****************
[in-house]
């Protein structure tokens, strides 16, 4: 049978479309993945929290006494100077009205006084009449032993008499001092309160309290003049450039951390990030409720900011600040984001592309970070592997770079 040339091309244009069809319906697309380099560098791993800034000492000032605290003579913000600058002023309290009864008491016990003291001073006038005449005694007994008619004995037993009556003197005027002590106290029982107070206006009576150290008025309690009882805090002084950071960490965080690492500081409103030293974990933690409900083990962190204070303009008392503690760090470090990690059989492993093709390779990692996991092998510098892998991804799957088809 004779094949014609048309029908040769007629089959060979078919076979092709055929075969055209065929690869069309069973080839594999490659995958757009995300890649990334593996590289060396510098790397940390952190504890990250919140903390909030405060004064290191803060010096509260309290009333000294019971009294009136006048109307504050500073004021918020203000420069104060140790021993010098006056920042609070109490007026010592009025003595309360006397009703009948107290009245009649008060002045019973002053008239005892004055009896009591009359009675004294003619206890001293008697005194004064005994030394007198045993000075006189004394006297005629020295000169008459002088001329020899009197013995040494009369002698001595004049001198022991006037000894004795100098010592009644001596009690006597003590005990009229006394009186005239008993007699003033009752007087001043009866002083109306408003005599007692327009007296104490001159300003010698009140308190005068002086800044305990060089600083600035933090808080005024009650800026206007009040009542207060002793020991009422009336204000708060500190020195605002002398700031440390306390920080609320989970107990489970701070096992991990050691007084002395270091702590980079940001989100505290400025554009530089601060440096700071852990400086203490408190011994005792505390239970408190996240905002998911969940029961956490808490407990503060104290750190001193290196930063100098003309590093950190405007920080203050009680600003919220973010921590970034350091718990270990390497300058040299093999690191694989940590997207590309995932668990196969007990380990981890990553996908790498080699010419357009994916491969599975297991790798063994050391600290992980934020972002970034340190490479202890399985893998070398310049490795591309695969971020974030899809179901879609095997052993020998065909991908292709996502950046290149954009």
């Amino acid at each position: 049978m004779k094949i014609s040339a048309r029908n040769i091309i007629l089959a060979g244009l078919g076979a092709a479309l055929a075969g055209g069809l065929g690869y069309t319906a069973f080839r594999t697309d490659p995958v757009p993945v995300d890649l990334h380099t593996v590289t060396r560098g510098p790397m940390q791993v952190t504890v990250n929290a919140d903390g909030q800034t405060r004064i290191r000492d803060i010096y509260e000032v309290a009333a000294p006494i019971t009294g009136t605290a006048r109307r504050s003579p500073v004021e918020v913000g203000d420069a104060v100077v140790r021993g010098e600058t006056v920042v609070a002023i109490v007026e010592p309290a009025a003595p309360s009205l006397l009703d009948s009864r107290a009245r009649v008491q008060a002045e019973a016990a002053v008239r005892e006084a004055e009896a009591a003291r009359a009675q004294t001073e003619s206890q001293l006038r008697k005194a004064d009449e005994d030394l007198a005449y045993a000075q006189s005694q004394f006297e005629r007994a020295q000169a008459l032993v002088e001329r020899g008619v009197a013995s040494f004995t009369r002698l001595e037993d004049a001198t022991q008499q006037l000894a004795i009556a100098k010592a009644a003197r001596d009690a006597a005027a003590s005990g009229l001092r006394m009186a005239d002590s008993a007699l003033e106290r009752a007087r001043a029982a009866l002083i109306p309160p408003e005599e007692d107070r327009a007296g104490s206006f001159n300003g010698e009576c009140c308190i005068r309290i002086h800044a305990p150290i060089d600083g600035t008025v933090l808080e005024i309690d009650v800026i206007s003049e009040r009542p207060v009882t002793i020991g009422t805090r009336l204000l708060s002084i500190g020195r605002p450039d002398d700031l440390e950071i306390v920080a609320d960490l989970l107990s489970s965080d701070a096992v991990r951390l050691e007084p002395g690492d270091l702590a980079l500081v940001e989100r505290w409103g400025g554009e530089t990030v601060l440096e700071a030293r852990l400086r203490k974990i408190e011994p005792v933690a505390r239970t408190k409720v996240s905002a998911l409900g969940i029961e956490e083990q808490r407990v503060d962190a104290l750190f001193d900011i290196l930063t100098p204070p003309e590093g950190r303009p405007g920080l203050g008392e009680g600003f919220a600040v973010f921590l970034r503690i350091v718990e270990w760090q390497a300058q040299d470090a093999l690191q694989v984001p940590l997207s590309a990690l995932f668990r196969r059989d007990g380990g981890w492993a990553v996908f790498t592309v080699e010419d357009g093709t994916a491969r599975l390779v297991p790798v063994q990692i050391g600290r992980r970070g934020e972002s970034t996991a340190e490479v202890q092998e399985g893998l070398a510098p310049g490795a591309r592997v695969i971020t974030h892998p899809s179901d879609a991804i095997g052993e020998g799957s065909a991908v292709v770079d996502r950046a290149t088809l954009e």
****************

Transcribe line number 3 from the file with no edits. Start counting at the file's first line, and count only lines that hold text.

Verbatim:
């Amino acid at each position: 049978m004779k094949i014609s040339a048309r029908n040769i091309i007629l089959a060979g244009l078919g076979a092709a479309l055929a075969g055209g069809l065929g690869y069309t319906a069973f080839r594999t697309d490659p995958v757009p993945v995300d890649l990334h380099t593996v590289t060396r560098g510098p790397m940390q791993v952190t504890v990250n929290a919140d903390g909030q800034t405060r004064i290191r000492d803060i010096y509260e000032v309290a009333a000294p006494i019971t009294g009136t605290a006048r109307r504050s003579p500073v004021e918020v913000g203000d420069a104060v100077v140790r021993g010098e600058t006056v920042v609070a002023i109490v007026e010592p309290a009025a003595p309360s009205l006397l009703d009948s009864r107290a009245r009649v008491q008060a002045e019973a016990a002053v008239r005892e006084a004055e009896a009591a003291r009359a009675q004294t001073e003619s206890q001293l006038r008697k005194a004064d009449e005994d030394l007198a005449y045993a000075q006189s005694q004394f006297e005629r007994a020295q000169a008459l032993v002088e001329r020899g008619v009197a013995s040494f004995t009369r002698l001595e037993d004049a001198t022991q008499q006037l000894a004795i009556a100098k010592a009644a003197r001596d009690a006597a005027a003590s005990g009229l001092r006394m009186a005239d002590s008993a007699l003033e106290r009752a007087r001043a029982a009866l002083i109306p309160p408003e005599e007692d107070r327009a007296g104490s206006f001159n300003g010698e009576c009140c308190i005068r309290i002086h800044a305990p150290i060089d600083g600035t008025v933090l808080e005024i309690d009650v800026i206007s003049e009040r009542p207060v009882t002793i020991g009422t805090r009336l204000l708060s002084i500190g020195r605002p450039d002398d700031l440390e950071i306390v920080a609320d960490l989970l107990s489970s965080d701070a096992v991990r951390l050691e007084p002395g690492d270091l702590a980079l500081v940001e989100r505290w409103g400025g554009e530089t990030v601060l440096e700071a030293r852990l400086r203490k974990i408190e011994p005792v933690a505390r239970t408190k409720v996240s905002a998911l409900g969940i029961e956490e083990q808490r407990v503060d962190a104290l750190f001193d900011i290196l930063t100098p204070p003309e590093g950190r303009p405007g920080l203050g008392e009680g600003f919220a600040v973010f921590l970034r503690i350091v718990e270990w760090q390497a300058q040299d470090a093999l690191q694989v984001p940590l997207s590309a990690l995932f668990r196969r059989d007990g380990g981890w492993a990553v996908f790498t592309v080699e010419d357009g093709t994916a491969r599975l390779v297991p790798v063994q990692i050391g600290r992980r970070g934020e972002s970034t996991a340190e490479v202890q092998e399985g893998l070398a510098p310049g490795a591309r592997v695969i971020t974030h892998p899809s179901d879609a991804i095997g052993e020998g799957s065909a991908v292709v770079d996502r950046a290149t088809l954009e």